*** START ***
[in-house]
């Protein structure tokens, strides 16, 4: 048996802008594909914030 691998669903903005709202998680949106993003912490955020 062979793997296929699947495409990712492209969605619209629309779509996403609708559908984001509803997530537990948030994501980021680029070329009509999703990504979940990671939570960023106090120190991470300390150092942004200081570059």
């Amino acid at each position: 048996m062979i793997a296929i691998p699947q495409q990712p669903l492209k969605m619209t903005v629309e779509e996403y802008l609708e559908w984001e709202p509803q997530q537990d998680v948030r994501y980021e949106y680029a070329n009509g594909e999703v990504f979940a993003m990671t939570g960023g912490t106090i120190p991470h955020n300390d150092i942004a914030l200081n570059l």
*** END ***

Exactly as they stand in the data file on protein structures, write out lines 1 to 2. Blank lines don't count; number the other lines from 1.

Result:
[in-house]
């Protein structure tokens, strides 16, 4: 048996802008594909914030 691998669903903005709202998680949106993003912490955020 062979793997296929699947495409990712492209969605619209629309779509996403609708559908984001509803997530537990948030994501980021680029070329009509999703990504979940990671939570960023106090120190991470300390150092942004200081570059």